I’ve been reading a few new books recently. The first is The Establishment by Owen Jones (Allen Lane/Penguin Books). I reviewed Jones’ first book, Chavs, a perceptive account of the way the media turned the concept of the working-class into a bunch of feckless, benefit-seeking layabouts or ‘chavs’ (see my post, http://thenextrecession.wordpress.com/2011/06/07/the-working-poor/). As Jones showed, the ruling class and their lackeys in culture want to obliterate the idea of the working-class in society, in a way that reduces social strata to just the middle-class (with just the elite above and ‘chavs’ below). Jones applied to this Britain but it had gone just as far in the US, where the term ‘working-class’ has totally disappeared and every politician and pundit now refer only to existence of the ‘middle class’, when they mean working-class.

Jones’ new book is a well-written, even racy, account of how the British ruling class know each other and work together in all the ‘estates’: monarchy, capital, media and politics. What Marx used to call the ‘executive committee of the ruling class’ is not just the state or government, but all the layers of CEOs in business, newspaper moguls and editors, and government ministers and MPs. They all went to broadly the same schools and universities, belong to the same clubs and meet each other on a regular basis, both formally and informally.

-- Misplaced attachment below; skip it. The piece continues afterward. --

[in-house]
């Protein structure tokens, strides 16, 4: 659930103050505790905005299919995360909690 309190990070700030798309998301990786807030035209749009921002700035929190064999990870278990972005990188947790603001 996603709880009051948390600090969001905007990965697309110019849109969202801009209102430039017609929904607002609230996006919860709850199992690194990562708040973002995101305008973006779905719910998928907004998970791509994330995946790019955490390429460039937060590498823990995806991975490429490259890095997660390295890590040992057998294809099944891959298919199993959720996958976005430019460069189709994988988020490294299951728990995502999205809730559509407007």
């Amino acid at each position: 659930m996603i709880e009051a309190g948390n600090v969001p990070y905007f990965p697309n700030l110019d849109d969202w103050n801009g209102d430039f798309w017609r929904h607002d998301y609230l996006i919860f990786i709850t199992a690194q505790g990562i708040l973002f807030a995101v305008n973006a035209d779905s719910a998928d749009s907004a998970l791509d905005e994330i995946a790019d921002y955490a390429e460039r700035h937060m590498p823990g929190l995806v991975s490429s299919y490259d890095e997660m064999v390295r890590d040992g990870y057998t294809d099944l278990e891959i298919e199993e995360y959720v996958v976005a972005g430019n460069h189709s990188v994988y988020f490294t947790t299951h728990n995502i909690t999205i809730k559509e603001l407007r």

Of course, as Jones says, there is nothing new in this idea of ‘the establishment’, but Jones brings it up to date with plenty of facts, observation and interviews with establishment figures and their hangers-on. He reveals the interconnected Read the rest of this entry »

Even though bad things happen, it’s hard to get much consistent protest against the government these days.  Many people are understandably put off parliamentary politics, but don’t see any alternative.

Sometimes it helps to look back into the past , to see what seemed to work then. With that in mind, here’s an article written just seven years back.  It first appeared in the December 2007 issue of The Spark, a journal a number of us at Redline were heavily involved with.